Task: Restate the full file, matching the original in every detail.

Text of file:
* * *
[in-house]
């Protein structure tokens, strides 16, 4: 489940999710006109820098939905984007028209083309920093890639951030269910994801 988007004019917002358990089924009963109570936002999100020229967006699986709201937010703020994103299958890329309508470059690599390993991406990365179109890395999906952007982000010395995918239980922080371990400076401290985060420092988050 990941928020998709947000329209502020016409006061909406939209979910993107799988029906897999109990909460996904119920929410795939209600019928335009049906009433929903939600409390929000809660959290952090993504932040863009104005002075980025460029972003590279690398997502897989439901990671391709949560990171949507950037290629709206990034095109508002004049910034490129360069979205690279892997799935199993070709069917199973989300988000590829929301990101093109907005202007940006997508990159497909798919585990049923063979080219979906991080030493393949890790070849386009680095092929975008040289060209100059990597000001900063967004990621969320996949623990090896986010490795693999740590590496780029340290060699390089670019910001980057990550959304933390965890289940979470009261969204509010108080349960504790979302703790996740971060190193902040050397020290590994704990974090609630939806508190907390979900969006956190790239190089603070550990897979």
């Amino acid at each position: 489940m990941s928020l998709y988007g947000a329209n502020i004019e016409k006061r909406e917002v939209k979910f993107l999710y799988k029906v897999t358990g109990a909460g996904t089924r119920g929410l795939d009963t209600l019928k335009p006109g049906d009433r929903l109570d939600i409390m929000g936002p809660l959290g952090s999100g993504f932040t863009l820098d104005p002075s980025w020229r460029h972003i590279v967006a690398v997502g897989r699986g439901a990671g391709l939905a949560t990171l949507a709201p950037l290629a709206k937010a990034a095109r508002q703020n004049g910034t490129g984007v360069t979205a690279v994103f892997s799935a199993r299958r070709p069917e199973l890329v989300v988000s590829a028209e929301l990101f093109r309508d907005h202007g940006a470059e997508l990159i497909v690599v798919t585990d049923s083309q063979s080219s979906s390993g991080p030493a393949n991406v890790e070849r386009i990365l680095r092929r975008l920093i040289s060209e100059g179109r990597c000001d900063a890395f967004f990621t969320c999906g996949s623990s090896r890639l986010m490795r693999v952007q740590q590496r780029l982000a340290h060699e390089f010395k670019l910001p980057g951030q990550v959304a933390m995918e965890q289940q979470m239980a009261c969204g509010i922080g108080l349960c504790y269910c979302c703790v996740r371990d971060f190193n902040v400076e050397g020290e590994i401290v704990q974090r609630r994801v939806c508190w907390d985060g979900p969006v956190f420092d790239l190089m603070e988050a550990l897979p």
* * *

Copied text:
[in-house]
């Protein structure tokens, strides 16, 4: 489940999710006109820098939905984007028209083309920093890639951030269910994801 988007004019917002358990089924009963109570936002999100020229967006699986709201937010703020994103299958890329309508470059690599390993991406990365179109890395999906952007982000010395995918239980922080371990400076401290985060420092988050 990941928020998709947000329209502020016409006061909406939209979910993107799988029906897999109990909460996904119920929410795939209600019928335009049906009433929903939600409390929000809660959290952090993504932040863009104005002075980025460029972003590279690398997502897989439901990671391709949560990171949507950037290629709206990034095109508002004049910034490129360069979205690279892997799935199993070709069917199973989300988000590829929301990101093109907005202007940006997508990159497909798919585990049923063979080219979906991080030493393949890790070849386009680095092929975008040289060209100059990597000001900063967004990621969320996949623990090896986010490795693999740590590496780029340290060699390089670019910001980057990550959304933390965890289940979470009261969204509010108080349960504790979302703790996740971060190193902040050397020290590994704990974090609630939806508190907390979900969006956190790239190089603070550990897979």
């Amino acid at each position: 489940m990941s928020l998709y988007g947000a329209n502020i004019e016409k006061r909406e917002v939209k979910f993107l999710y799988k029906v897999t358990g109990a909460g996904t089924r119920g929410l795939d009963t209600l019928k335009p006109g049906d009433r929903l109570d939600i409390m929000g936002p809660l959290g952090s999100g993504f932040t863009l820098d104005p002075s980025w020229r460029h972003i590279v967006a690398v997502g897989r699986g439901a990671g391709l939905a949560t990171l949507a709201p950037l290629a709206k937010a990034a095109r508002q703020n004049g910034t490129g984007v360069t979205a690279v994103f892997s799935a199993r299958r070709p069917e199973l890329v989300v988000s590829a028209e929301l990101f093109r309508d907005h202007g940006a470059e997508l990159i497909v690599v798919t585990d049923s083309q063979s080219s979906s390993g991080p030493a393949n991406v890790e070849r386009i990365l680095r092929r975008l920093i040289s060209e100059g179109r990597c000001d900063a890395f967004f990621t969320c999906g996949s623990s090896r890639l986010m490795r693999v952007q740590q590496r780029l982000a340290h060699e390089f010395k670019l910001p980057g951030q990550v959304a933390m995918e965890q289940q979470m239980a009261c969204g509010i922080g108080l349960c504790y269910c979302c703790v996740r371990d971060f190193n902040v400076e050397g020290e590994i401290v704990q974090r609630r994801v939806c508190w907390d985060g979900p969006v956190f420092d790239l190089m603070e988050a550990l897979p």